5. More importantly, PPMs introduced a much bigger problem: While people’s entries of their listening behavior in diaries no doubt were somewhat inaccurate, they were inaccurate *in radio’s favor*!   In the markets where PPMs were intro used, overall radio listening per Arbitron dropped something like 25%.  Nationally, using a mix of PPM and diary markets, radio listening appeared to drop 15%.
  6. I’ve always thought that radio is to be totally commended for maintaining its revenues and spot rates during the switch to PPM data.  After all, if Arbitron ratings showed a high decline in AQH yet stations successfully held their rates (by arguing that their audience size hadn’t changed, only the methodology had), that means they achieve a significant *increase* in cost-per-point and cost-per-thousand.  “Good job, radio industry, on this one!”, I’ve always felt.
  7. But, wait: Actually, I see BIA/Kelsey data that says that radio station revenues declined from $17.9 billion in 2007 (when Arbitron was all-diaries) to $16.5 billion in 2008 (the year major markets were being switched over to PPMs) to $13.3 billion in 2009 (the first year post-transition to PPMs). That’s a 25% decline — a decline of $4.6 billion annually — that radio hasn’t fully recovered from yet.  As I think about history, I attribute this decline to the recession … but is that an incorrect interpretation?

Total U.S. ad spending decline 13% in 2009, but radio ad spending revenues declined 20% that year.  Was the extra 7% decline (i.e., $1.15 billion per year), to some extent, the annual (and perhaps continuing ) cost to the radio industry of switching from diaries to PPMs?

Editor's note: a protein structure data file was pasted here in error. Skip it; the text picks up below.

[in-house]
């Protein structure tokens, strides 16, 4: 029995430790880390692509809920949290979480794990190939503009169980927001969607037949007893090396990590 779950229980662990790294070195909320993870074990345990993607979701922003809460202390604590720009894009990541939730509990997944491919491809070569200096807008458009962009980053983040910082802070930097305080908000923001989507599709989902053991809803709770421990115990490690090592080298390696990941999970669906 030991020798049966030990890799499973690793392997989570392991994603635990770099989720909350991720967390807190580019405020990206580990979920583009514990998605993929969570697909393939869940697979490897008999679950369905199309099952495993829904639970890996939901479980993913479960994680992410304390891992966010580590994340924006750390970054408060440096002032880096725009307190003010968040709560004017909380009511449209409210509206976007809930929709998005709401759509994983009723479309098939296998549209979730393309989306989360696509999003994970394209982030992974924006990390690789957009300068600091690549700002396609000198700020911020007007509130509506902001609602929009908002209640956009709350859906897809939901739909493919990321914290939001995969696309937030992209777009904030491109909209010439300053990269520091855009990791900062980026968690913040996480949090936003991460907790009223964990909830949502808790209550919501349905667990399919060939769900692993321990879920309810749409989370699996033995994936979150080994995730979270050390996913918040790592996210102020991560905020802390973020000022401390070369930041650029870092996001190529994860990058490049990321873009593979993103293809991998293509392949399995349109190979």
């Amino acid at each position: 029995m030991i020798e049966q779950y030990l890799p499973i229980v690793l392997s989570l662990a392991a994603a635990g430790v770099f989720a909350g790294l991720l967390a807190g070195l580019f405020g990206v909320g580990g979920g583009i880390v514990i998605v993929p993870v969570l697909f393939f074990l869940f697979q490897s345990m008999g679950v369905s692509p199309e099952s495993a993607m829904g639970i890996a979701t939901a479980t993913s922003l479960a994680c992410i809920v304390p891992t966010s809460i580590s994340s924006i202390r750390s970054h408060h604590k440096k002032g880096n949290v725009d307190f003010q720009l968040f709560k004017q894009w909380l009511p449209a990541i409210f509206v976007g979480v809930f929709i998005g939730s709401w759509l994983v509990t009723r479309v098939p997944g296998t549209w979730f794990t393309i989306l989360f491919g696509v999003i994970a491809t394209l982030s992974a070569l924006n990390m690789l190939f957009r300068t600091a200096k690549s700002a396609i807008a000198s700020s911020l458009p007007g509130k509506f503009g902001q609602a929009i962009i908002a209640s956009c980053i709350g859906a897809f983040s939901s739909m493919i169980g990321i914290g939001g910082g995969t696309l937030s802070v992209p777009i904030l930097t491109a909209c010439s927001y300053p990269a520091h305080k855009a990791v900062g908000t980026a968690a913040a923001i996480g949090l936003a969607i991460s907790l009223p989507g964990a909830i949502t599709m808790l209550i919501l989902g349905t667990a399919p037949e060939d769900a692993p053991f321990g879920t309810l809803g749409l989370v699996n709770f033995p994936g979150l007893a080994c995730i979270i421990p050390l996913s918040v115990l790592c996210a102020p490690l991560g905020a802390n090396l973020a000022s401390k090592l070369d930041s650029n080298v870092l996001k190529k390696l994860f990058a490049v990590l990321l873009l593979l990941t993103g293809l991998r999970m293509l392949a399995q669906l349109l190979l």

In any case, PPMs were introduced in major markets in early 2008, so Tom Taylor’s readers have the date wrong.  By 2008, PPMs were already in place in most major markets, and that’s the year that radio’s TSL (hours per week per person) dipped from 17.6 to 15.2 hours.

As for the 30% decline in radio listening TSL that the Borrell study references, I believe that occurred *after* 2008.

Which leads to a big question: *Why* has AM/FM radio lost 30% of its TSL and AQH since 2008?  I don’t think this question has been vividly addressed in any major national research study.

However, it seems to me that it’s due to a combination of factors, the first three all being effects of consolidation:  (A) The eventual result of over 15 years of shrinking (or no) marketing budgets for stations. (Imagine if Coke and Pepsi and RC all quit advertising for 15 years to save on marketing costs. Cola consumption would probably eventually decline, right?)  (B) The result of over 15 years of increased spot loads.  (C) The result of over 15 years of cutting back on talented programmers and air personalities to reduce costs.  (D) The growth of satellite radio (now with over 25 million subscribers, representing almost 20% of U.S. households), and almost certainly having a negative impact on AM/FM listening in cars.  (E) The growth of Internet radio (now used weekly by over a third of the U.S. population), almost certainly having a negative impact on AM/FM listening in the workplace.

But blaming it on the introduction of the PPM?  Nope.  Primarily, that was the previous 15% decline (2006-2008), *not* the subsequent 30% (2008-2013).

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Kurt Hanson